Astro Bob: Supergiant star in Pinwheel Galaxy goes supernova!
A big star blew up in the galaxy M101 located 21 million light-years away, and it's bright enough to see in a modest telescope.
One day the familiar star Betelgeuse in Orion will explode as a supernova. When it does astronomers predict it will shine as bright as the full moon. To our eyes the supergiant star will look even brighter because all that light will be scrunched into a pinpoint. You'll be able to find your way at night by its light, and see your shadow, too.
But why wait and hope for a single star to explode when supernovae are erupting everywhere all the time? In 2021 alone more than 2,200 were discovered and named. Not a single one hailed from our galaxy the Milky Way. The last "local" blast visible with the naked eye occurred around the year 1680 in Cassiopeia.
Good news. There are an estimated two trillion other galaxies out there. Both amateur and professional astronomers routinely monitor a host of them and turn up plenty of supernovae, all of which require a telescope to see except in rare cases. Most are really, really faint and look like tiny points of light embedded in the galaxy's disk or close by. They're all too far away to distinguish details of the actual explosion, but that doesn't diminish the wonder of knowing you're witnessing the sudden, catastrophic destruction of a star. Supernovae can shine with the light of 10 billion suns!
Yeah, they're a big deal. Especially so when a supernova appears in a nearby galaxy like M101, known as the Pinwheel for its whorl of spiral arms. When one erupts relatively close by there's a good chance it will become bright enough to spot in a modest telescope. I'm delighted to report that's exactly what's happening right now.
Japanese amateur astronomer Koichi Itagaki discovered the object on May 19 at magnitude 14.9, which is near the limit of a 12-inch telescope. But it quickly grew brighter. Only 12 hours later I spotted it at 13.5 in my scope. As of Wednesday, May 24, it had climbed to magnitude 11, likely as bright as it will get. While not visible with the naked eye or binoculars a 6-inch telescope will show the cataclysm without difficulty when the moon doesn't interfere.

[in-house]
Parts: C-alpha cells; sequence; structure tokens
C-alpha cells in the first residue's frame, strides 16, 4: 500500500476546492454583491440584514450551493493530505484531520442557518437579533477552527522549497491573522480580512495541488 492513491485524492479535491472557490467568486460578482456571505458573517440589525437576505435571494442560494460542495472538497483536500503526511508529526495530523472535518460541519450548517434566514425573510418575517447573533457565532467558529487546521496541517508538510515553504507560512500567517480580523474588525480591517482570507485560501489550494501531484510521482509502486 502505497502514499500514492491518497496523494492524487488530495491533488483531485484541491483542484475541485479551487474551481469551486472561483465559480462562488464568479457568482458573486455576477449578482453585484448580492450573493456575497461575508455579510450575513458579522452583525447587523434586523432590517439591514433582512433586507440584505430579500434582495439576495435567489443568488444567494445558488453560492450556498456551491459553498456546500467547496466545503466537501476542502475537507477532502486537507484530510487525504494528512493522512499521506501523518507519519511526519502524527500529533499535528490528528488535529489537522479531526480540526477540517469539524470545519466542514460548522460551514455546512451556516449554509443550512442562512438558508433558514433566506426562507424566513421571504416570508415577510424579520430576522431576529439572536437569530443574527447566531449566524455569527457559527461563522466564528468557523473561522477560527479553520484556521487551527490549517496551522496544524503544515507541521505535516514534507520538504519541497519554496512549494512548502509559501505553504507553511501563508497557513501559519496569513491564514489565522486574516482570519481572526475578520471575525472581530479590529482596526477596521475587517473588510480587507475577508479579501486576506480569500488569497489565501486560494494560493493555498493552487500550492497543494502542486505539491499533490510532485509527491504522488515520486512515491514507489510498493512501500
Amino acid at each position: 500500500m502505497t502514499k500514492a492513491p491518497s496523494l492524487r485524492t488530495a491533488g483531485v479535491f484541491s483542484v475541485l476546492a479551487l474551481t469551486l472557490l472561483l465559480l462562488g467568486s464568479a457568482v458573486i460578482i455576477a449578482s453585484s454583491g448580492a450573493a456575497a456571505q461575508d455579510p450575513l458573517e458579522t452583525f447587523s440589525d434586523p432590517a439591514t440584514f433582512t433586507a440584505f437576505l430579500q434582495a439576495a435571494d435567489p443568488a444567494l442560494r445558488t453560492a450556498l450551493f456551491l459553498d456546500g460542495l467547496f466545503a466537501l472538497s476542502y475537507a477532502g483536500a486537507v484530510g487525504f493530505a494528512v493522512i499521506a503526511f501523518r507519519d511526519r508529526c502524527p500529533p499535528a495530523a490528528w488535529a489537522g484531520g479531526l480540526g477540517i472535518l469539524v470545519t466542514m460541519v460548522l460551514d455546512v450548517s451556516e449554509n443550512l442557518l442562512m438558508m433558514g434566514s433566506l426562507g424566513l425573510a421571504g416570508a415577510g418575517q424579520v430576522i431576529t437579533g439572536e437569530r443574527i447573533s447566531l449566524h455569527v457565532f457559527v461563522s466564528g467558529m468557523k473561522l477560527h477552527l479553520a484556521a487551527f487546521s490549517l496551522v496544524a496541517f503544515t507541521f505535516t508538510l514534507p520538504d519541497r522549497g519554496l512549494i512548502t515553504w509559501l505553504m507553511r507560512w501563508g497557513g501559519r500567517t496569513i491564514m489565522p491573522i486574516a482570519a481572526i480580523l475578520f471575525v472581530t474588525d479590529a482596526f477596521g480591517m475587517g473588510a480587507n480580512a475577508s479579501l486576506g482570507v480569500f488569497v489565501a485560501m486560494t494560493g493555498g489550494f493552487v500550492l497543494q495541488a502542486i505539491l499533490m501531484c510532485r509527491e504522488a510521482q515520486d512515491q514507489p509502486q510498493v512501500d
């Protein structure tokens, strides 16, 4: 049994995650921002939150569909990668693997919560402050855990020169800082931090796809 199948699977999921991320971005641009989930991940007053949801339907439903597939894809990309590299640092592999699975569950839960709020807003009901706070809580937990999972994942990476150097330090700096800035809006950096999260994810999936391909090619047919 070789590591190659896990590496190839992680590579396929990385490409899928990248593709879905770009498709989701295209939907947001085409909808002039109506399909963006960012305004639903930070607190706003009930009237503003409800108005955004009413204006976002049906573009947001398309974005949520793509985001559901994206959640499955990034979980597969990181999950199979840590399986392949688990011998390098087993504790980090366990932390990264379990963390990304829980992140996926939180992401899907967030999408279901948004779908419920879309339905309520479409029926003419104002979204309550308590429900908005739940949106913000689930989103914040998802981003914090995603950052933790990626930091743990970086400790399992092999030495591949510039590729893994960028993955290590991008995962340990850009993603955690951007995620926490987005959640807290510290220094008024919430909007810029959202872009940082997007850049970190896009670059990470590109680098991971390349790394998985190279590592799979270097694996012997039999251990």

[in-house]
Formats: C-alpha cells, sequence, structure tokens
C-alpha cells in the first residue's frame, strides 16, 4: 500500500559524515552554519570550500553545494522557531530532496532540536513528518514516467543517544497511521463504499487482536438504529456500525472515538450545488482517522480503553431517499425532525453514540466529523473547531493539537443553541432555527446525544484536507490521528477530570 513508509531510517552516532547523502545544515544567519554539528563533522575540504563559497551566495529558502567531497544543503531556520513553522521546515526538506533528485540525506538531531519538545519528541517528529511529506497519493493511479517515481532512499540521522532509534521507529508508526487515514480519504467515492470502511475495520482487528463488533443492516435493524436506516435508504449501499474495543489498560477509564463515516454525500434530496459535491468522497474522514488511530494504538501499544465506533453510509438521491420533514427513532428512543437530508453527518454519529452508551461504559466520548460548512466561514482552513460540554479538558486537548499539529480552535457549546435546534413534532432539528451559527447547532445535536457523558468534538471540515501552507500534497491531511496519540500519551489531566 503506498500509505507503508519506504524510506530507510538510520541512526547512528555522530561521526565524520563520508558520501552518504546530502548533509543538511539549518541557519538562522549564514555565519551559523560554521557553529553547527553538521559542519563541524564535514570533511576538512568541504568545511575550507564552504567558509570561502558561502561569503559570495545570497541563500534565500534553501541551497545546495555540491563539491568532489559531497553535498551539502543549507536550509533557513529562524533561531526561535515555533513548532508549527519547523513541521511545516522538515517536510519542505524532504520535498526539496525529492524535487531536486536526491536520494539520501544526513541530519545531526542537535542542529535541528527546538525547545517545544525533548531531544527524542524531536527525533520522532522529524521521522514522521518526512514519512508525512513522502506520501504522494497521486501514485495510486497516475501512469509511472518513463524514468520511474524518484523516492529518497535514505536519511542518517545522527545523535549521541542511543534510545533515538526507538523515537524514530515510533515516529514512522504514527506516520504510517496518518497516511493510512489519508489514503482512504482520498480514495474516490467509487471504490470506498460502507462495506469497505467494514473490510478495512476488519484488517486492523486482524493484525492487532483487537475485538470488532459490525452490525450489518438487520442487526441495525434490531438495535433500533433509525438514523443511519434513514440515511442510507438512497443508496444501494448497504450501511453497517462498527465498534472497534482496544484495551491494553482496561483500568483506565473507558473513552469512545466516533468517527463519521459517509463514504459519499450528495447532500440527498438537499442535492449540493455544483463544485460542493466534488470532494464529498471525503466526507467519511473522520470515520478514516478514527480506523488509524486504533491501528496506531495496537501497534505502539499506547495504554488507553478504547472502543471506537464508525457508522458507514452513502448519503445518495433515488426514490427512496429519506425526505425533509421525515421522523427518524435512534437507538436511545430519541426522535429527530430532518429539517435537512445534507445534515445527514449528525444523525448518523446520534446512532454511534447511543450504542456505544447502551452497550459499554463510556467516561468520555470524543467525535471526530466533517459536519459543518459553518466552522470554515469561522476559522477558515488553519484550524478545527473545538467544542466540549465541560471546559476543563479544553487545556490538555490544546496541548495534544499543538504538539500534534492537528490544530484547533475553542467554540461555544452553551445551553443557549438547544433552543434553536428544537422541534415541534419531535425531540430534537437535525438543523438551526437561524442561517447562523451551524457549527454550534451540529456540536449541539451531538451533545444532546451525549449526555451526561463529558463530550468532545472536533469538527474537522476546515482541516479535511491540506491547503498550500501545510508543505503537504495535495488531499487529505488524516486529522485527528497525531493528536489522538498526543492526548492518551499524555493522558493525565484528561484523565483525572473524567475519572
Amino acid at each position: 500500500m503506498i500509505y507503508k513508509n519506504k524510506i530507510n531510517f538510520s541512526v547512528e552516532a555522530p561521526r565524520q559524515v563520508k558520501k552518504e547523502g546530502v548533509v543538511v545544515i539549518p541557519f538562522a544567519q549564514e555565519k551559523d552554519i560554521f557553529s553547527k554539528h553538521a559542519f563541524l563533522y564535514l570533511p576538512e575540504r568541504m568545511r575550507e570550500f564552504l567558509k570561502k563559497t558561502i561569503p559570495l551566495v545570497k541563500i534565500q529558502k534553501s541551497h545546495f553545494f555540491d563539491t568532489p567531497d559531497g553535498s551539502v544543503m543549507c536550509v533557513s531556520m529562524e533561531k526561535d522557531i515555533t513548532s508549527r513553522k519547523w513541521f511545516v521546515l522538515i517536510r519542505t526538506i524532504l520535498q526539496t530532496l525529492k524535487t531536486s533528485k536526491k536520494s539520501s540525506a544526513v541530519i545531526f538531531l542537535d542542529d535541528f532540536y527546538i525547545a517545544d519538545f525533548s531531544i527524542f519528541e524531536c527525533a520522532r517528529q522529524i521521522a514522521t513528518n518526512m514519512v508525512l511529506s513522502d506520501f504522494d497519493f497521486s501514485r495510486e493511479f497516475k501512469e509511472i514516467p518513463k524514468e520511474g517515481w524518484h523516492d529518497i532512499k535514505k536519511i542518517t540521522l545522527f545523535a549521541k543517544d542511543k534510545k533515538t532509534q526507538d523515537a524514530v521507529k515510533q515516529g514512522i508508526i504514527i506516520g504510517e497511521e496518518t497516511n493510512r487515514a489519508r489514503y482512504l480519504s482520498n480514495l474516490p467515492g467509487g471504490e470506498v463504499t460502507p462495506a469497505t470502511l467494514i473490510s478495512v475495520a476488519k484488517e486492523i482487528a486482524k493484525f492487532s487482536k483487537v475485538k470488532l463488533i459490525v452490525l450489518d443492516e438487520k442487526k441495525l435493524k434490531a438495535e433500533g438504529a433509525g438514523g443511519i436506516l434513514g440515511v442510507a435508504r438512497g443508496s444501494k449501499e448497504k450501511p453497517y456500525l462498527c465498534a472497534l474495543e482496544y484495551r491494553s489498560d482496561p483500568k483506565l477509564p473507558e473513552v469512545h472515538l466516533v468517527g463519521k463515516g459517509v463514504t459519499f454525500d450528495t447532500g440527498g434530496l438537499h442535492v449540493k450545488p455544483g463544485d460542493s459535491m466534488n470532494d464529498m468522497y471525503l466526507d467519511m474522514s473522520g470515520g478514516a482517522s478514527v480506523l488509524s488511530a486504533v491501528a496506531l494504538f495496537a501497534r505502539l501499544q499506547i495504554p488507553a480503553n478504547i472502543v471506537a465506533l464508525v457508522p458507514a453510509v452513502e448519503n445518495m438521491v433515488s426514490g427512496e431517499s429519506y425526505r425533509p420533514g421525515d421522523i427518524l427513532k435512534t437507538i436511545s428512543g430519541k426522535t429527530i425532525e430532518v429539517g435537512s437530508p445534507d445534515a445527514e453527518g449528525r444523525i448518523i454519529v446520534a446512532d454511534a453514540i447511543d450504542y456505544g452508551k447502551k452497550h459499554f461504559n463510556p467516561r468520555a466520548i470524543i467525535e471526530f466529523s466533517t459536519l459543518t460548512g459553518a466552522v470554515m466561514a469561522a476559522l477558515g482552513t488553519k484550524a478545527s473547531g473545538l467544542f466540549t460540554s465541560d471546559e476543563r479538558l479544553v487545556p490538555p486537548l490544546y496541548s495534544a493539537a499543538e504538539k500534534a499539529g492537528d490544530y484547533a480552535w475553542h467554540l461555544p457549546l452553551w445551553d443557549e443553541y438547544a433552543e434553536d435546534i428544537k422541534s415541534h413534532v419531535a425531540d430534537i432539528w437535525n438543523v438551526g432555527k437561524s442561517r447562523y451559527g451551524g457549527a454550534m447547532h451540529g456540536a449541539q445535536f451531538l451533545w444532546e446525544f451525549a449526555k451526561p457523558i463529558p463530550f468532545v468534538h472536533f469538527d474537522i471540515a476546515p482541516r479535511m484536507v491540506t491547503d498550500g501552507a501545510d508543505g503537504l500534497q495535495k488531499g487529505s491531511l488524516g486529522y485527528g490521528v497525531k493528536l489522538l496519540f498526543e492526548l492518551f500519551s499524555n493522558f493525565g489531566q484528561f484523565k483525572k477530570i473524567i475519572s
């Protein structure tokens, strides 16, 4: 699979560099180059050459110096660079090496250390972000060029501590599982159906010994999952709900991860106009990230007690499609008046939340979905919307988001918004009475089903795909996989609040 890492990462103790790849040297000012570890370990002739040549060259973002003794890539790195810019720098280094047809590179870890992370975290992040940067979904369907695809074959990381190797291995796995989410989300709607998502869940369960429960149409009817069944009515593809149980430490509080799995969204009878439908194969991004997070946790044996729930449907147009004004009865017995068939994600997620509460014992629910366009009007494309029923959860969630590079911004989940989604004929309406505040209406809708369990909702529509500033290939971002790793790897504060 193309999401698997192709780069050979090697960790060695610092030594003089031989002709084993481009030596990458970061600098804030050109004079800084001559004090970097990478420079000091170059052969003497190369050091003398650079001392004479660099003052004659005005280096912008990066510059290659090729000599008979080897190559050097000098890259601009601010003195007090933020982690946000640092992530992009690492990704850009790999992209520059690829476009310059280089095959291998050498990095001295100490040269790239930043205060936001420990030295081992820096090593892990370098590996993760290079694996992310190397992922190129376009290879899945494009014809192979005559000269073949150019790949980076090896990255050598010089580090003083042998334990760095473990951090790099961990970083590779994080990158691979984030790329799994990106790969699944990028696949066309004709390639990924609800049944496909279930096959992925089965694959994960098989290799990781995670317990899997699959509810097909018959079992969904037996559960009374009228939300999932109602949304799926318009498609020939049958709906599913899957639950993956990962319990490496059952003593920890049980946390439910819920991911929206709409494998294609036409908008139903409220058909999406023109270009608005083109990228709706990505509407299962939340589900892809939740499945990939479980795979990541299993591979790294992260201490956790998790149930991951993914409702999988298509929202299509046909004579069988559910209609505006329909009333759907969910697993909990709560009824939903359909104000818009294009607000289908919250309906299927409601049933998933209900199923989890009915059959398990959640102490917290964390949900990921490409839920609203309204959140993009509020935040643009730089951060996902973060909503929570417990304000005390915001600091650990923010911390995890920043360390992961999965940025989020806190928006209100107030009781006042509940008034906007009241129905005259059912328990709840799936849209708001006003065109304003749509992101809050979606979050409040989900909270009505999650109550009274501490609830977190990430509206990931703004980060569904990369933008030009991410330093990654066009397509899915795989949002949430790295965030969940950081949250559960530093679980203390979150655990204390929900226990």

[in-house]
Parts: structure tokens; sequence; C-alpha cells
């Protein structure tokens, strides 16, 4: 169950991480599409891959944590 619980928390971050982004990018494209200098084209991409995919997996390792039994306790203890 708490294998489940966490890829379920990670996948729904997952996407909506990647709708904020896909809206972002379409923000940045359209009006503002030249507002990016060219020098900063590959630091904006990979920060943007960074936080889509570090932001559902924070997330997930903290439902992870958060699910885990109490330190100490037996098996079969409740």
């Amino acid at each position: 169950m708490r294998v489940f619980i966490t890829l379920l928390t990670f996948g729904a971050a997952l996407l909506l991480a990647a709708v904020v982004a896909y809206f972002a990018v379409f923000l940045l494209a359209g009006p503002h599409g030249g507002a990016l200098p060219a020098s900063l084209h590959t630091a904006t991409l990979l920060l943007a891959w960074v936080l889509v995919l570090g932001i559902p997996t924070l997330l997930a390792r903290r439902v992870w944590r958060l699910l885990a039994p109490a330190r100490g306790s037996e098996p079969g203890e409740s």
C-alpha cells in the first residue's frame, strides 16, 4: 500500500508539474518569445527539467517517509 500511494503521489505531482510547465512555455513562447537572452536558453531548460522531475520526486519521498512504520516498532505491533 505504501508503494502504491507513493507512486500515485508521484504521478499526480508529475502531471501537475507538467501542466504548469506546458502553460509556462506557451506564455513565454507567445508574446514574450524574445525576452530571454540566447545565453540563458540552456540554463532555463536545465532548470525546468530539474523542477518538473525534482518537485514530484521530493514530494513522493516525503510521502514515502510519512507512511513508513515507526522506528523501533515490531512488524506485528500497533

M101 is an 8th magnitude galaxy located just off the handle of the Big Dipper which stands nearly overhead at nightfall in late May. Seen from a dark sky with minimal city glow the galaxy looks like a faint, fuzzy spot in standard 50mm binoculars.
To find it in your telescope, use a low power eyepiece (around 50x.) Locate Mizar in the bend of the handle and follow the "breadcrumb trail" of stars I've marked to the galaxy. Through the scope you should see a soft-glowing haze of light with a slightly brighter center. The supernova lies a short distance to the southeast of the center. Fortunately, there are no other obvious stars in the galaxy's disk to confuse it with.
The detailed chart below will not only help you pinpoint the supernova but you can use the numbered stars to monitor its changing brightness. The numbers are magnitudes with their decimal points omitted. For example, 91 means a star of magnitude 9.1. The greater the number the fainter the star. Right now 2023ixf is close to peak brightness, but it will gradually fade. Unlike typical explosions that are over in a flash supernovae blasts linger for weeks and months.
The timing of the eruption couldn't have been better. M101 is high in the sky in May and June and so far north it never sets for observers at mid-northern latitudes. That means lots of time to follow the star's final act.
There are several varieties of supernovae, but astronomers have identified 2023ixf as the remains of a supergiant star like Betelgeuse. Gravity, single-minded as ever, wants to crush the star into a tiny ball. The only thing preventing that from happening is the heat and outward pressure pushing back from the core.
Nuclear fusion in the core squeezes atoms of hydrogen together to create energy and a new element, helium. Every second the sun fuses about 600 tons of hydrogen to yield 596 tons of helium, with 4 tons converted into pure energy. Einstein was the first to point out that matter is really little more than a very concentrated form of energy.
Fusion keeps our favorite star in equilibrium with gravity and provides the abundant heat and sunshine that make Earth supremely habitable. Eventually the sun will run out of hydrogen in its core and instead fuse helium into carbon and oxygen to keep the lights on. But that's as far as it can go.
More massive stars have hotter cores able to fuse elements beyond helium to make neon, silicon and iron. But there's a problem. Once iron is made, fusion quickly comes to a halt. Iron is super stable and resists being fused into something else. With no push-back against gravity, the supergiant suddenly collapses.
When all that material hits the core it creates shock waves that reverberate through the star and rip it to bits. Although we see little more than a point of light (because of the supernova's great distance), up close the catastrophic explosion must be utterly frightening, literally hell-fire unleashed. I try to remind myself of the tumult each time I return to the supernova, even as frogs sing from nearby ponds and peace settles over the dark land.
To keep tabs on 2023ixf and see recent photos go to David Bishop's Latest Supernovae site at rochesterastronomy.org, and click on the 2023ixf link in the upper left corner of the page.